Let's ice and chill.
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Beauty industry experts have, for a long time, used ice cubes to improve the texture and appearance of the skin. Dua Lipa's makeup artist, Lisa Eldridge, relies on them to ease jet lag-induced puffiness, Kate Hudson is known to submerge her face into an ice bath (simply filling a sink with water and lots of ice cubes), and celebrity facialist Ole Henriksen incorporates them into his Hollywood facials.

But first, some background: Skin icing is a cryotherapy (also known as cold therapy) treatment in which the skin is exposed to extremely cold temperatures for several minutes. Gadgets like facial globes and ice rollers that you store in your skincare fridge are now trending, with experts like facialist Melanie Grant (who counts Victoria Beckham amongst her A-list clientele) sharing her icy skincare tools and routine. But the most basic form of cryotherapy is smearing ice cubes on the face, an easy and practically free treatment that you can do right at home.

But what are the benefits of enveloping your face in sub-zero temperatures—and does it really work? I decided that, rather than spending money on expensive gadgets, I'd try good ol' H2O (frozen that is) and some affordable ice trays. Keep reading to discover the benefits of chilling your face—and what went down when I tried it at home.

The Benefits of Icy Skincare

It turns out that, yes, there really is some merit to cold beauty, and we're not just talking about the sensorial. "You can use ice to reduce puffiness around the eyes, decrease oil production and inflamed spots, constrict pores, soothe sunburn, and give the skin a healthy glow by boosting micro-circulation," says Sophie Shotter, MD, a board-certified dermatologist at the Cosmetic Skin Clinic. "It is also said to increase absorption of active ingredients by causing capillary constriction and creating a 'pulling' effect into the skin."

You don't need to go to a professional esthetician to reap its benefits, either. Using ice on the skin is an easily accessible form of cold therapy, according to Dr. Shotter. "As ice cubes are applied to the skin, blood vessels will constrict. This reduces blood flow to the area, which is how swelling and inflammation improve. As the ice is removed, the capillaries will open up again, giving the skin a rosy glow."

While skin icing is relatively safe, it's worth noting that sensitive skin types should tread carefully. Dr. Shotter advises never to apply the ice directly to the skin; instead, "wrap it in a piece of soft gauze. And don't aim to ice your skin for too long if you struggle with sensitivity. It should feel a little tingly, but not painful to avoid burning."

How to Do an at-Home Ice Facial

What You Need

*   One large ice cube (optional: one smaller ice cube for around the eyes  

*   A muslin cloth or flannel.

I'm not new to using cold tools on my face—they're my go-tos for combating puffiness—but I'd never gone DIY and used ice cubes. After my normal morning skincare routine (cleanser + exfoliating toner), I loaded my complexion with a hyaluronic acid serum. My thinking behind this was that if I cleared away the dead skin and applied a serum, the ice would close my pores and help the actives drive deeper into my skin.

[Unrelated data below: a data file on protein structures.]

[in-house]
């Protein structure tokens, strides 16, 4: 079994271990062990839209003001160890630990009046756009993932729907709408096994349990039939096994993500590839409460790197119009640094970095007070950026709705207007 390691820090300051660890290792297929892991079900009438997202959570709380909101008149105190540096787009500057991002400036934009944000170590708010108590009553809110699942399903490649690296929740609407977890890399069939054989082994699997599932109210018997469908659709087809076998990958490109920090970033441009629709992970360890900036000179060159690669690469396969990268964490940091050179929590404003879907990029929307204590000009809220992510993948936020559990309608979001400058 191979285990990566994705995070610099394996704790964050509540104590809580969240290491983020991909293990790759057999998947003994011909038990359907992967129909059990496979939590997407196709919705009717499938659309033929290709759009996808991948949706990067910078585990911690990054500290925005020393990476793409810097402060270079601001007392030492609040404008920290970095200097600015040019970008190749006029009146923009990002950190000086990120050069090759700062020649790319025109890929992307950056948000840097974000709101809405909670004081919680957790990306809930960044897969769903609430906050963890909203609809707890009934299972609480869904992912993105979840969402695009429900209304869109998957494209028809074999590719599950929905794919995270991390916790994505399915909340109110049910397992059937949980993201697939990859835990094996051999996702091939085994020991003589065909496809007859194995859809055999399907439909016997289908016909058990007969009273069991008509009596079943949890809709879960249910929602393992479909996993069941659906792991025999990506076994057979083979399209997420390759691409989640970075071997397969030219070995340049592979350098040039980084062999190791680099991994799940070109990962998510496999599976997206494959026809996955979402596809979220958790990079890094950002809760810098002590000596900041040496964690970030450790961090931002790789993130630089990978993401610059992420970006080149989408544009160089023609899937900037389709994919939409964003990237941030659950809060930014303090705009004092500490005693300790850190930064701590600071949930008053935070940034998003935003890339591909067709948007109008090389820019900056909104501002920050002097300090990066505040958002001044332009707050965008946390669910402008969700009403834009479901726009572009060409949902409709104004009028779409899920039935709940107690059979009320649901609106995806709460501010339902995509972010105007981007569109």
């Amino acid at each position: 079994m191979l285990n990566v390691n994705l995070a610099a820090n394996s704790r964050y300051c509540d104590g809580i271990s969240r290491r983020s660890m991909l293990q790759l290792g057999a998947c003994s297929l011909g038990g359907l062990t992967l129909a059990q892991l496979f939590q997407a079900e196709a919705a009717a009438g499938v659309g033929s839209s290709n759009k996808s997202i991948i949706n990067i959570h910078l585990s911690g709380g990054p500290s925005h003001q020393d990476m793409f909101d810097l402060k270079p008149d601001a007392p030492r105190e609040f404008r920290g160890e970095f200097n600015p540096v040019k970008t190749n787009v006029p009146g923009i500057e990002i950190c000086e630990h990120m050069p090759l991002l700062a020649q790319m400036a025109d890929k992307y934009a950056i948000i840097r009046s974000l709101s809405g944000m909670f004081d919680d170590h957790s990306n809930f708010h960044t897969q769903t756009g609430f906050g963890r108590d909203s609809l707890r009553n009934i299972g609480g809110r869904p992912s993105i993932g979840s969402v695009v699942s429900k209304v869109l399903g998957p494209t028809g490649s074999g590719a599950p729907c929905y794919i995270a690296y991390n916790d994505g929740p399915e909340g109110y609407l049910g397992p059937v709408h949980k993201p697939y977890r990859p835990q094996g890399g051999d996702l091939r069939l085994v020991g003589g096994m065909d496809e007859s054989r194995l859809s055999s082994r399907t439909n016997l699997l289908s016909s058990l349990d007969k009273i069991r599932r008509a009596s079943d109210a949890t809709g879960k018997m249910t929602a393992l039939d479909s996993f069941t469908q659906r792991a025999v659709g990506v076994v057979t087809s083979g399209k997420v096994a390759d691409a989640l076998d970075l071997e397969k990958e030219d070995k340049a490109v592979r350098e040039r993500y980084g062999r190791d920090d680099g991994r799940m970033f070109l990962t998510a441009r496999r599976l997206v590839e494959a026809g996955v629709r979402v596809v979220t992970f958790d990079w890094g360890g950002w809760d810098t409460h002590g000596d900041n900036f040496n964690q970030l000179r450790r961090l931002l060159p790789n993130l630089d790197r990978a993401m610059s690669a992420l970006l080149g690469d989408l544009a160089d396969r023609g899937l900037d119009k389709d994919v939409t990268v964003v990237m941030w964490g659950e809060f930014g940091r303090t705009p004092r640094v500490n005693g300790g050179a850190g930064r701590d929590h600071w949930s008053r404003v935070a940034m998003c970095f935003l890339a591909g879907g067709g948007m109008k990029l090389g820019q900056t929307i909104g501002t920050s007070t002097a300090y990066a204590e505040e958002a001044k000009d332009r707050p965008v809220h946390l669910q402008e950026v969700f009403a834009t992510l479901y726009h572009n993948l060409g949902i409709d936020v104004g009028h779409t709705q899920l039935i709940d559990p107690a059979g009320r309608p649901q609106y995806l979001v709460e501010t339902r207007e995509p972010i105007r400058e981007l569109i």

Now for the materials: I luckily already had an ice cube tray that makes big ice cubes for whiskey glasses. I decanted one of those and immediately realized I wouldn't be able to hold it for long (ice is really cold, FYI), so I wrapped it in a muslin cloth, leaving just one side open. 

Holding the cloth-enrobed ice cube, I massaged it onto my skin in upward movements, just like you would with gua sha or facial rolling. I started with my décolletage and up my neck in long sweeping movements. Next, I worked the ice cube along the underside of my jawline from chin to ear, then on the jawline (repeating on both sides). The ice cube I chose for the job was pretty big, so when it came to tackling the puffiness under my eyes, I used the corner of the cube to trace my orbital bone. Lastly, I worked the ice up my cheeks on either side and swept it over my forehead to finish.

The Results

The whole routine took around five minutes in total, including the generous dose of moisturizer I applied afterwards. Immediate observations: My skin felt cold and looked slightly flushed as if I had been out walking outside on a cold, windy day. But it wasn't an unpleasant feeling; in fact, it was actually pretty invigorating. The awakening sensation is reason alone for doing it in the morning, but you may want to do it with some time to spare if you're going out to wait for the redness to subside.  

TBH, the results were better than I anticipated. I could see a drastic difference in puffiness, and the more I swept the ice cube over my face, the smoother my skin appeared. Another instant benefit was that my pores—which are fairly large around my nose and on my chin—had vanished. As for the redness, that quickly faded and my skin returned to its normal hue in just a few minutes. 

In order to truly test the effectiveness of an ice facial, I decided to follow up with some makeup. It passed with flying colors—whereas I normally have to wait for my makeup to settle into my skin, the same foundation glided on like a dream and had an almost airbrushed finish.

The only advice I would give is to get some trays that make smaller ice cubes since they are more agile to use around the eye area, and bigger ice cubes (these round ones are particularly great for massage) to sweep across the rest of your face, neck, and declotteage. 

If you have an ice cube and five minutes to spare, I would recommend doing this every morning. If you love your skincare rollers and professional treatments, then by all means indulge yourself, but I can confirm that a simple ice cube and cloth at home works just as well.